After being out of favor for four years, homebuilder stocks have come back to life in recent months. Is this comeback for real or doomed to fade away as it happened last year?
We believe it is for real. Here are some of the reasons:
- First, macroeconomic fundamentals have been improving, especially job growth, the most important factor that determines housing affordability.
- Second, improving microeconomic fundamentals. New home inventories are declining and home prices are stabilizing. Industry leaders like Toll Brothers (NYSE:TOL), Lennar (NYSE:LEN) and MDC Holdings (NYSE:MDC), and DR Horton (NYSE:DHI) have been reporting better than expected results.
- Third, improving technicals. Trading volume has been improving across the industry, and some charts (e.g., Lennar's and Toll Brothers') look bullish.
- Fourth, large short positions [e.g., Hovnanian Enterprises (HOV), SPF and MDC] may fuel a short squeeze, once homebuilder stocks break certain technical thresholds. Close to 41 percent of Honvanian's shares and 37 percent of Standard Pacific, for instance, are short.
- Fifth, record low mortgage rates (3.59 percent on a 30-year mortgage). But which homebuilder stocks offer the best appreciation potential?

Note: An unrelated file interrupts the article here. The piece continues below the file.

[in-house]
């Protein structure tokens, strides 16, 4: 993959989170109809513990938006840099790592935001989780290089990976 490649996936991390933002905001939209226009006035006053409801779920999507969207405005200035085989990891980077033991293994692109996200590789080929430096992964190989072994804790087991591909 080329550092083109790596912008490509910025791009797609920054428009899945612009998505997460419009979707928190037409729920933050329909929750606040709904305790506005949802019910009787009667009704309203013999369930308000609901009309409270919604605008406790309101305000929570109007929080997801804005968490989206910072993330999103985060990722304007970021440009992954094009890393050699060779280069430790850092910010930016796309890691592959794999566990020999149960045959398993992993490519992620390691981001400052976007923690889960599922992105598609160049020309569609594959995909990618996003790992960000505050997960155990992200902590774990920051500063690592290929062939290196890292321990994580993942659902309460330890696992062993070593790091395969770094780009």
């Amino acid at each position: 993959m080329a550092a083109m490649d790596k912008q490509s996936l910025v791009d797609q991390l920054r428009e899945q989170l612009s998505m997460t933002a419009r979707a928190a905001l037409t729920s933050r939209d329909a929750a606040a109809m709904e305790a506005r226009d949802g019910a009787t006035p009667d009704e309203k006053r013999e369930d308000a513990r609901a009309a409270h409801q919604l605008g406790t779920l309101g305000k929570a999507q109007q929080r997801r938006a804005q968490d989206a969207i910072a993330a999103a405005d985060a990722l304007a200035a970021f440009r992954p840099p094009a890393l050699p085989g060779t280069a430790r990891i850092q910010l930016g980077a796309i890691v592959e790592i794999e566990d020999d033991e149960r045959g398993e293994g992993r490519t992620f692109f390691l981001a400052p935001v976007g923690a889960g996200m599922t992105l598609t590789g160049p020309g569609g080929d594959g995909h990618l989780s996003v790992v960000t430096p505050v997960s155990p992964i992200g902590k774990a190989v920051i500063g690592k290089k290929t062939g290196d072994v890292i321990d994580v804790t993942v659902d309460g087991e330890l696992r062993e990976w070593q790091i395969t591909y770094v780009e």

Conservative investors may want to bypass this question by buying an ETF investing in homebuilder stocks like SPDR Homebuilders (NYSEARCA:XHB) and iShares Dow Jones Home Builders (NYSEARCA:ITB), or buy the shares of diverse homebuilders like D.R. Horton, MDC holdings and Ryland Group (NYSE:RYL). Aggressive investors may want to accumulate the shares of individual homebuilders that have been taking steps to address the housing crisis early, like Lennar Corporation, Toll Brothers, Standard Pacific (NYSE:SPF), and HOV, though due diligence is recommended.
A word of caution: A homebuilder comeback doesn't mean that the industry is heading for the old bubble days. Credit is still tight for people with low credit scores and unemployment remains above eight percent. This means that whatever gains from this point on are to be moderate.